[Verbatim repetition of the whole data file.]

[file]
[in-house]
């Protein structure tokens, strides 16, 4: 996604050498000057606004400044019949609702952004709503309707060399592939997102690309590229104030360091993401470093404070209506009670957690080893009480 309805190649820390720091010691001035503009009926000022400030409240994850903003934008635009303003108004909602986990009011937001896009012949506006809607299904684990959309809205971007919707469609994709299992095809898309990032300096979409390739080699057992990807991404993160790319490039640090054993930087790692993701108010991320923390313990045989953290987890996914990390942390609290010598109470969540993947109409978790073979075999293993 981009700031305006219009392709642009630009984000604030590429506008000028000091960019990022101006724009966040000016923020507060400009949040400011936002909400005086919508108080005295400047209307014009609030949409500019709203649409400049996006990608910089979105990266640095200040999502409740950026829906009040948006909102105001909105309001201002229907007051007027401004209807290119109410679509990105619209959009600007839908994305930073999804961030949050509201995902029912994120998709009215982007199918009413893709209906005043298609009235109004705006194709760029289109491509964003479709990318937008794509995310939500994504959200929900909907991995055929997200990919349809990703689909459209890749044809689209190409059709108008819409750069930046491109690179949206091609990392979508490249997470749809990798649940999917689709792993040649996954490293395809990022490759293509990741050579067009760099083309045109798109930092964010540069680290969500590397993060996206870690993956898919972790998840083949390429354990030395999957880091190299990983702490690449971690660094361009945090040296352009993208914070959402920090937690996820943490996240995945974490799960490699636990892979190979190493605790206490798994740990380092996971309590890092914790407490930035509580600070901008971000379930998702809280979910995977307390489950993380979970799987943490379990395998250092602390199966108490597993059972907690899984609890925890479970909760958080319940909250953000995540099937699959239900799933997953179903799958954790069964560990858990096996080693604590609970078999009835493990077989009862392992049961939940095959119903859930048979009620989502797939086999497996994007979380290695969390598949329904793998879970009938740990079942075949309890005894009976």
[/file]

[in-house]
């Protein structure tokens, strides 16, 4: 996604050498000057606004400044019949609702952004709503309707060399592939997102690309590229104030360091993401470093404070209506009670957690080893009480 309805190649820390720091010691001035503009009926000022400030409240994850903003934008635009303003108004909602986990009011937001896009012949506006809607299904684990959309809205971007919707469609994709299992095809898309990032300096979409390739080699057992990807991404993160790319490039640090054993930087790692993701108010991320923390313990045989953290987890996914990390942390609290010598109470969540993947109409978790073979075999293993 981009700031305006219009392709642009630009984000604030590429506008000028000091960019990022101006724009966040000016923020507060400009949040400011936002909400005086919508108080005295400047209307014009609030949409500019709203649409400049996006990608910089979105990266640095200040999502409740950026829906009040948006909102105001909105309001201002229907007051007027401004209807290119109410679509990105619209959009600007839908994305930073999804961030949050509201995902029912994120998709009215982007199918009413893709209906005043298609009235109004705006194709760029289109491509964003479709990318937008794509995310939500994504959200929900909907991995055929997200990919349809990703689909459209890749044809689209190409059709108008819409750069930046491109690179949206091609990392979508490249997470749809990798649940999917689709792993040649996954490293395809990022490759293509990741050579067009760099083309045109798109930092964010540069680290969500590397993060996206870690993956898919972790998840083949390429354990030395999957880091190299990983702490690449971690660094361009945090040296352009993208914070959402920090937690996820943490996240995945974490799960490699636990892979190979190493605790206490798994740990380092996971309590890092914790407490930035509580600070901008971000379930998702809280979910995977307390489950993380979970799987943490379990395998250092602390199966108490597993059972907690899984609890925890479970909760958080319940909250953000995540099937699959239900799933997953179903799958954790069964560990858990096996080693604590609970078999009835493990077989009862392992049961939940095959119903859930048979009620989502797939086999497996994007979380290695969390598949329904793998879970009938740990079942075949309890005894009976």